A Controller Area Network (CAN bus) is a robust vehicle bus standard designed to allow microcontrollers and devices to communicate with each other in applications without a host computer. It is a message-based protocol, designed originally for multiplex electrical wiring within automobiles to save on copper, but is also used in many other contexts.
CAN is a multi-master serial bus standard for connecting Electronic Control Units [ECUs] also known as nodes. Two or more nodes are required on the CAN network to communicate. The complexity of the node can range from a simple I/O device up to an embedded computer with a CAN interface and sophisticated software. The node may also be a gateway allowing a standard computer to communicate over a USB or Ethernet port to the devices on a CAN network.
All nodes are connected to each other through a two wire bus. The wires are a twisted pair with a 120 Ω (nominal) characteristic impedance.
ISO 11898-2, also called high speed CAN, uses a linear bus terminated at each end with 120 Ω resistors.
Fig : High Speed CAN Network. ISO 11898-2
High speed CAN signaling drives the CAN high wire towards 5 V and the CAN low wire towards 0 V when transmitting a dominant (0), and does not drive either wire when transmitting a recessive (1). The dominant differential voltage is a nominal 2 V. The termination resistor passively returns the two wires to a nominal differential voltage of 0 V. The dominant common mode voltage must be within 1.5 to 3.5 V of common and the recessive common mode voltage must be within +/-12 of common.
Fig : High Speed CAN Signaling. ISO 11898-2
ISO 11898-3, also called low speed or fault tolerant CAN, uses a linear bus, star bus or multiple star buses connected by a linear bus and is terminated at each node by a fraction of the overall termination resistance. The overall termination resistance should be about 100 Ω, but not less than 100 Ω.
Fig : Low Speed Fault Tolerant CAN Network. ISO 11898-3
Low speed/Fault tolerant CAN signaling drives the CAN high wire towards 5 V and the CAN low wire towards 0 V when transmitting a dominant (0), and does not drive either wire when transmitting a recessive (1). The dominant differential voltage must be greater than 2.3 V (with a 5 V Vcc) and the recessive differential voltage must be less than 0.6 V The termination resistors passively return the CAN low wire to RTH where RTH is a minimum of 4.7 V (Vcc - 0.3 V where Vcc is 5 V nominal) and the CAN high wire to RTL where RTL is a maximum of 0.3 V. Both wires must be able to handle -27 to 40 V without damage.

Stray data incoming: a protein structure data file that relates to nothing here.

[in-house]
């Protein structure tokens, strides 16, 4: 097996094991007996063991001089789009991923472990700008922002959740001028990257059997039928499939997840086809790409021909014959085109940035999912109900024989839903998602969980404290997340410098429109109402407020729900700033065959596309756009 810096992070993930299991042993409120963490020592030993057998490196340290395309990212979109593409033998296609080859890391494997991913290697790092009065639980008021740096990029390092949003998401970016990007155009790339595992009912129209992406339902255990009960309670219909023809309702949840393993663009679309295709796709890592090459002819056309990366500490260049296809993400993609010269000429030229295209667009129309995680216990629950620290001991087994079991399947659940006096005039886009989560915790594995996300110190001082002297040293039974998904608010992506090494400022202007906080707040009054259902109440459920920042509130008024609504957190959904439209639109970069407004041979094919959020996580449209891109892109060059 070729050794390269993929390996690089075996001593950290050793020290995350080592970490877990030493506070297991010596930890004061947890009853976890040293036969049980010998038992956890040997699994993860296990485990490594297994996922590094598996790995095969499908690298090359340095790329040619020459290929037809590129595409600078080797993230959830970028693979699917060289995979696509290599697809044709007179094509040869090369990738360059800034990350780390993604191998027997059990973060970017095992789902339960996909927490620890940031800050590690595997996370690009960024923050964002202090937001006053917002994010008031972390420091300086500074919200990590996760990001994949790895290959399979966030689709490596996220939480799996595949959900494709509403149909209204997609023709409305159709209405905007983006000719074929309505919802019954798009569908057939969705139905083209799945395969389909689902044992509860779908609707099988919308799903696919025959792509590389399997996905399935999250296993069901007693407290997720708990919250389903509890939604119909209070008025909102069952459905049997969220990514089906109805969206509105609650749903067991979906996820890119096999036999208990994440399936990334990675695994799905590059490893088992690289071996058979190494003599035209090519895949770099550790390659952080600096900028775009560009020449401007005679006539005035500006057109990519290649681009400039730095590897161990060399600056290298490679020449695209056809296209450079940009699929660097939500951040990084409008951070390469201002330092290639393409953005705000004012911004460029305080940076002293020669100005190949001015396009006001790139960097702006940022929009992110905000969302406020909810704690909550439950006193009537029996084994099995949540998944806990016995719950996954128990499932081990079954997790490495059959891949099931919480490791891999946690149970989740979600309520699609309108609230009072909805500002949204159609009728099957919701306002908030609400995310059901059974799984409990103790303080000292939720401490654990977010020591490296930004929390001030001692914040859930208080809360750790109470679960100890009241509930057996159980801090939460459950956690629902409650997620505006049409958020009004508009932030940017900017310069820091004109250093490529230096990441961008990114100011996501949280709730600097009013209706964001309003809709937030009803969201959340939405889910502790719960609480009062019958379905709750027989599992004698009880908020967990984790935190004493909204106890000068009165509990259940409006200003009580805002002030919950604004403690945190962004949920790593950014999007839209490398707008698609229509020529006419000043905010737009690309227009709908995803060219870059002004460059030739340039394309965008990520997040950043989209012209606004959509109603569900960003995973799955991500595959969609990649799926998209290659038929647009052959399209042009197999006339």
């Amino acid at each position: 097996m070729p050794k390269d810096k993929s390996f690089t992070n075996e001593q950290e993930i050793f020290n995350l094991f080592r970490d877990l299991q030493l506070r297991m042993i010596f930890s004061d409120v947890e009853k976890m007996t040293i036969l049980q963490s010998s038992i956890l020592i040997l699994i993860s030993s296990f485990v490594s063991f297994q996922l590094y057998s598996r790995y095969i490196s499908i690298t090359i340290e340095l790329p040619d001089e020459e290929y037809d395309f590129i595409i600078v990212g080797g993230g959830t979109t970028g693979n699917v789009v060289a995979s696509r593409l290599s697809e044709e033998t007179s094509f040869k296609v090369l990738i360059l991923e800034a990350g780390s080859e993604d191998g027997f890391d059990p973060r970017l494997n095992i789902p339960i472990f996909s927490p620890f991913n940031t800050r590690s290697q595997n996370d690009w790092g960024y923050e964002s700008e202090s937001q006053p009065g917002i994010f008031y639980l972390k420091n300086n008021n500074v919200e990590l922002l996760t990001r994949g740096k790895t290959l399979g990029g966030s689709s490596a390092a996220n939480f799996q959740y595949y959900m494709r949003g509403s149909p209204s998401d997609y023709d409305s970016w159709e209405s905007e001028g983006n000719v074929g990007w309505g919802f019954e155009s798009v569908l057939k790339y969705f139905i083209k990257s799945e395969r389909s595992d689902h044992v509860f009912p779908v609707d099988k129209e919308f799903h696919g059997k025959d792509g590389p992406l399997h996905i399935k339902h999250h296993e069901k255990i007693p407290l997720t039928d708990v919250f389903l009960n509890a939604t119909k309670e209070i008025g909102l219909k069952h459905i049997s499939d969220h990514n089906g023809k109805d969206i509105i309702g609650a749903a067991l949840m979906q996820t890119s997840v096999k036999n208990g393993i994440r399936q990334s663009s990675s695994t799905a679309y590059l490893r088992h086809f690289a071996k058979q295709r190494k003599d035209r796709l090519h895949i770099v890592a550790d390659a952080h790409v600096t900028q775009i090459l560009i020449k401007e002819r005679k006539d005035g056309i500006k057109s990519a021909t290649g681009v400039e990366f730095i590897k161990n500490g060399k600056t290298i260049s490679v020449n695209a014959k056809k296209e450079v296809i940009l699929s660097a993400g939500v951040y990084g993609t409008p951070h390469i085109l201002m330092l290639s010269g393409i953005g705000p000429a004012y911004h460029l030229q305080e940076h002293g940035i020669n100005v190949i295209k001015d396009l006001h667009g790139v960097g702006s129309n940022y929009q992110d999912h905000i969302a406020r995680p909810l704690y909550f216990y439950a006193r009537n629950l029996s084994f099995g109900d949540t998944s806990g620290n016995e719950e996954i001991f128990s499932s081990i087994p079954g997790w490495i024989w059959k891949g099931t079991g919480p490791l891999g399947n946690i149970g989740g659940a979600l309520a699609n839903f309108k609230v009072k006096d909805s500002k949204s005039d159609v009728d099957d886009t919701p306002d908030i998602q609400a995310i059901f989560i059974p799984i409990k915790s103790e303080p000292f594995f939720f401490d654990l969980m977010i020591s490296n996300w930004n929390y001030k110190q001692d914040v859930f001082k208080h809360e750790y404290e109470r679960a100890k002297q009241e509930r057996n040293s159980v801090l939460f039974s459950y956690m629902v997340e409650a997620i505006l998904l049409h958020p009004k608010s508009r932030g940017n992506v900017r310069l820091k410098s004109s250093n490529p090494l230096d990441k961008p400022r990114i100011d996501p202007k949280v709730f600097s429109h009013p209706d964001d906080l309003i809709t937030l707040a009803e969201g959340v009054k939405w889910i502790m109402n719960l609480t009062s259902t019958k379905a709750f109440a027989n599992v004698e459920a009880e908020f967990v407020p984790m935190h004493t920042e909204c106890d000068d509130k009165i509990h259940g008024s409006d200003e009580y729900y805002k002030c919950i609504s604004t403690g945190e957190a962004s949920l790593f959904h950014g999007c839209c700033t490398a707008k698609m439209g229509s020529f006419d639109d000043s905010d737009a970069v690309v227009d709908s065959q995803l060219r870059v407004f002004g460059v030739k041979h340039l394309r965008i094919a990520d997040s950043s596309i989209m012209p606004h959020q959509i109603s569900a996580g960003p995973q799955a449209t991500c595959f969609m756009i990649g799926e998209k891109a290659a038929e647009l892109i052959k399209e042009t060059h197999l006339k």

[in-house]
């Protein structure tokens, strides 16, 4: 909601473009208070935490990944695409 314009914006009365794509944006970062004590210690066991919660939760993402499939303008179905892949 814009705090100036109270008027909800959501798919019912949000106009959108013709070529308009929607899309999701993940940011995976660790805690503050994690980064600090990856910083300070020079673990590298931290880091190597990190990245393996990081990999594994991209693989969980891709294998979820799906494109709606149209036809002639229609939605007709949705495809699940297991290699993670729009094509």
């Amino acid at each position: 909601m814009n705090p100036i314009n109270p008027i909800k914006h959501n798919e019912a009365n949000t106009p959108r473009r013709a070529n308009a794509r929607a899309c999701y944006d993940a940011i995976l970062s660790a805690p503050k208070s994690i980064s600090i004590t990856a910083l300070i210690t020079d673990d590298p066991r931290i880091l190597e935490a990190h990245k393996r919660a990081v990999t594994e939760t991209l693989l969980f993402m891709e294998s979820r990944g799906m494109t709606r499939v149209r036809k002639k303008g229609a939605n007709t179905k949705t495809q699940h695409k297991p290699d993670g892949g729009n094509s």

Fig : Low Speed CAN Signaling. ISO 11898-3
With both high speed and low speed CAN, the speed of the transition is faster when a recessive to dominant transition occurs since the CAN wires are being actively driven. The speed of the dominant to recessive transition depends primarily on the length of the CAN network and the capacitance of the wire used.
High speed CAN is usually used in automotive and industrial applications where the bus runs from one end of the environment to the other. Fault tolerant CAN is often used where groups of nodes need to be connected together.
The ISO specifications require the bus be kept within a minimum and maximum common mode bus voltage, but do not define how to keep the bus within this range.
The CAN bus must be terminated. The termination resistors are needed to suppress reflections as well as return the bus to its recessive or idle state.
High speed CAN uses a 120 Ω resistor at each end of a linear bus. Low speed CAN uses resistors at each node. Other types of terminations may be used such as the Terminating Bias Circuit defined in ISO11783 
A terminating bias circuit provides power and ground in addition to the CAN signaling on a four-wire cable. This provides automatic electrical bias and termination at each end of each bus segment. An ISO11783 network is designed for hot plug-in and removal of bus segments and ECUs.
Fig : CANbus Node
Each node requires a:
- Central processing unit, microprocessor, or host processor
- The host processor decides what the received messages mean and what messages it wants to transmit.
- Sensors, actuators and control devices can be connected to the host processor.
- CAN controller; often an integral part of the microcontroller
- Receiving: the CAN controller stores the received serial bits from the bus until an entire message is available, which can then be fetched by the host processor (usually by the CAN controller triggering an interrupt).